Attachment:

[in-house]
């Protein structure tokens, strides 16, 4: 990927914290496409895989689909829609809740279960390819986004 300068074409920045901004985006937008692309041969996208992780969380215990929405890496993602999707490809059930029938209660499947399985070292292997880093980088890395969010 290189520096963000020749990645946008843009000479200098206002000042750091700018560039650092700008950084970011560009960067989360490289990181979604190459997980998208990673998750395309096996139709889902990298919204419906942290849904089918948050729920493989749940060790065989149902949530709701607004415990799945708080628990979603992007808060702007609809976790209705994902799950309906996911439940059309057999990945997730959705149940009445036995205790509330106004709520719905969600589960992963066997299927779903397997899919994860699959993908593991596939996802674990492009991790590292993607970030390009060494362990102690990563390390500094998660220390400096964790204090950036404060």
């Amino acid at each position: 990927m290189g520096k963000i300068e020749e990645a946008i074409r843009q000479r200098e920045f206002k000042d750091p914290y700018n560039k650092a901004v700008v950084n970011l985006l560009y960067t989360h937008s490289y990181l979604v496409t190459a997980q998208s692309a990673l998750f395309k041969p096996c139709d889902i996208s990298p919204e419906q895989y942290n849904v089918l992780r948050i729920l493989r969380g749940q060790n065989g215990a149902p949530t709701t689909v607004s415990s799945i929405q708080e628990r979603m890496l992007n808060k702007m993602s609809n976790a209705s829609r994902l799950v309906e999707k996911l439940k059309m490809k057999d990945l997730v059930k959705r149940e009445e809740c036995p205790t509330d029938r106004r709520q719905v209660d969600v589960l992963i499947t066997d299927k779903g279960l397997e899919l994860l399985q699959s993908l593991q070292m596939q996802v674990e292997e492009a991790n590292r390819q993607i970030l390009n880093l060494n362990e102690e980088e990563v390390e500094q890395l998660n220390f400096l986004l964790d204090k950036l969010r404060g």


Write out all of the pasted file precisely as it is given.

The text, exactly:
[in-house]
């Protein structure tokens, strides 16, 4: 990927914290496409895989689909829609809740279960390819986004 300068074409920045901004985006937008692309041969996208992780969380215990929405890496993602999707490809059930029938209660499947399985070292292997880093980088890395969010 290189520096963000020749990645946008843009000479200098206002000042750091700018560039650092700008950084970011560009960067989360490289990181979604190459997980998208990673998750395309096996139709889902990298919204419906942290849904089918948050729920493989749940060790065989149902949530709701607004415990799945708080628990979603992007808060702007609809976790209705994902799950309906996911439940059309057999990945997730959705149940009445036995205790509330106004709520719905969600589960992963066997299927779903397997899919994860699959993908593991596939996802674990492009991790590292993607970030390009060494362990102690990563390390500094998660220390400096964790204090950036404060």
């Amino acid at each position: 990927m290189g520096k963000i300068e020749e990645a946008i074409r843009q000479r200098e920045f206002k000042d750091p914290y700018n560039k650092a901004v700008v950084n970011l985006l560009y960067t989360h937008s490289y990181l979604v496409t190459a997980q998208s692309a990673l998750f395309k041969p096996c139709d889902i996208s990298p919204e419906q895989y942290n849904v089918l992780r948050i729920l493989r969380g749940q060790n065989g215990a149902p949530t709701t689909v607004s415990s799945i929405q708080e628990r979603m890496l992007n808060k702007m993602s609809n976790a209705s829609r994902l799950v309906e999707k996911l439940k059309m490809k057999d990945l997730v059930k959705r149940e009445e809740c036995p205790t509330d029938r106004r709520q719905v209660d969600v589960l992963i499947t066997d299927k779903g279960l397997e899919l994860l399985q699959s993908l593991q070292m596939q996802v674990e292997e492009a991790n590292r390819q993607i970030l390009n880093l060494n362990e102690e980088e990563v390390e500094q890395l998660n220390f400096l986004l964790d204090k950036l969010r404060g």